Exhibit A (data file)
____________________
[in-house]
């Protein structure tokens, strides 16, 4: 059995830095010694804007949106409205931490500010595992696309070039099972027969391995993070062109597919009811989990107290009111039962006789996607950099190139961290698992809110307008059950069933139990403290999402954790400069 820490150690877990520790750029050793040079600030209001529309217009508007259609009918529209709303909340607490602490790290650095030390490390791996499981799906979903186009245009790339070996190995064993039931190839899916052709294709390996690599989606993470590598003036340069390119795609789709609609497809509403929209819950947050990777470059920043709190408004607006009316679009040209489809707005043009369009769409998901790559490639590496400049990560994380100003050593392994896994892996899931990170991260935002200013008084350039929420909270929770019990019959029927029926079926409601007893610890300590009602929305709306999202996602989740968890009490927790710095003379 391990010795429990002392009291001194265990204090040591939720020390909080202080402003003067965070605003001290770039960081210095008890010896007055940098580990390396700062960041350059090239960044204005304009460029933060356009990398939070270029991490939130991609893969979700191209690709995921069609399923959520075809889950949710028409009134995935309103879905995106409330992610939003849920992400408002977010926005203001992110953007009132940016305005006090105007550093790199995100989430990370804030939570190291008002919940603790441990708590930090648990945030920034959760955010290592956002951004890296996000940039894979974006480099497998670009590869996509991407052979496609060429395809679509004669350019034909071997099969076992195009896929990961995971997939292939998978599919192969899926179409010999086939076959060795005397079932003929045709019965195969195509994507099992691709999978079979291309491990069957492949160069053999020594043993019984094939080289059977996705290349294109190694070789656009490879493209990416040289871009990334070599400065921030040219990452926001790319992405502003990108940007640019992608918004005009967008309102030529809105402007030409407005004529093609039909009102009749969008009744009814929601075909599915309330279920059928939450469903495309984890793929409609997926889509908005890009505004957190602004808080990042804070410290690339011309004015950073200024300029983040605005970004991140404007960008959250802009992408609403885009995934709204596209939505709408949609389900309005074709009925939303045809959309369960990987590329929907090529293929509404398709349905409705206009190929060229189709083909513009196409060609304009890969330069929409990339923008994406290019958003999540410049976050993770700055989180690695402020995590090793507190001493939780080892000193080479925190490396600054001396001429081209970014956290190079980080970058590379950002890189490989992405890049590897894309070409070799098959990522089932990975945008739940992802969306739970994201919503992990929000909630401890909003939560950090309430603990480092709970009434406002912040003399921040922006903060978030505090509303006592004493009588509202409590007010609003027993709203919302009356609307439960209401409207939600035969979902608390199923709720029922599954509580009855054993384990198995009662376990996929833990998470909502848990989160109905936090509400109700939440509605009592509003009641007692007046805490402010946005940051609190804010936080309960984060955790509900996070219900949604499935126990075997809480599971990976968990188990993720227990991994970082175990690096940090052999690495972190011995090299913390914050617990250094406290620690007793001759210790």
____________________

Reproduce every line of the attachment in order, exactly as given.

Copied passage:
[in-house]
């Protein structure tokens, strides 16, 4: 059995830095010694804007949106409205931490500010595992696309070039099972027969391995993070062109597919009811989990107290009111039962006789996607950099190139961290698992809110307008059950069933139990403290999402954790400069 820490150690877990520790750029050793040079600030209001529309217009508007259609009918529209709303909340607490602490790290650095030390490390791996499981799906979903186009245009790339070996190995064993039931190839899916052709294709390996690599989606993470590598003036340069390119795609789709609609497809509403929209819950947050990777470059920043709190408004607006009316679009040209489809707005043009369009769409998901790559490639590496400049990560994380100003050593392994896994892996899931990170991260935002200013008084350039929420909270929770019990019959029927029926079926409601007893610890300590009602929305709306999202996602989740968890009490927790710095003379 391990010795429990002392009291001194265990204090040591939720020390909080202080402003003067965070605003001290770039960081210095008890010896007055940098580990390396700062960041350059090239960044204005304009460029933060356009990398939070270029991490939130991609893969979700191209690709995921069609399923959520075809889950949710028409009134995935309103879905995106409330992610939003849920992400408002977010926005203001992110953007009132940016305005006090105007550093790199995100989430990370804030939570190291008002919940603790441990708590930090648990945030920034959760955010290592956002951004890296996000940039894979974006480099497998670009590869996509991407052979496609060429395809679509004669350019034909071997099969076992195009896929990961995971997939292939998978599919192969899926179409010999086939076959060795005397079932003929045709019965195969195509994507099992691709999978079979291309491990069957492949160069053999020594043993019984094939080289059977996705290349294109190694070789656009490879493209990416040289871009990334070599400065921030040219990452926001790319992405502003990108940007640019992608918004005009967008309102030529809105402007030409407005004529093609039909009102009749969008009744009814929601075909599915309330279920059928939450469903495309984890793929409609997926889509908005890009505004957190602004808080990042804070410290690339011309004015950073200024300029983040605005970004991140404007960008959250802009992408609403885009995934709204596209939505709408949609389900309005074709009925939303045809959309369960990987590329929907090529293929509404398709349905409705206009190929060229189709083909513009196409060609304009890969330069929409990339923008994406290019958003999540410049976050993770700055989180690695402020995590090793507190001493939780080892000193080479925190490396600054001396001429081209970014956290190079980080970058590379950002890189490989992405890049590897894309070409070799098959990522089932990975945008739940992802969306739970994201919503992990929000909630401890909003939560950090309430603990480092709970009434406002912040003399921040922006903060978030505090509303006592004493009588509202409590007010609003027993709203919302009356609307439960209401409207939600035969979902608390199923709720029922599954509580009855054993384990198995009662376990996929833990998470909502848990989160109905936090509400109700939440509605009592509003009641007692007046805490402010946005940051609190804010936080309960984060955790509900996070219900949604499935126990075997809480599971990976968990188990993720227990991994970082175990690096940090052999690495972190011995090299913390914050617990250094406290620690007793001759210790």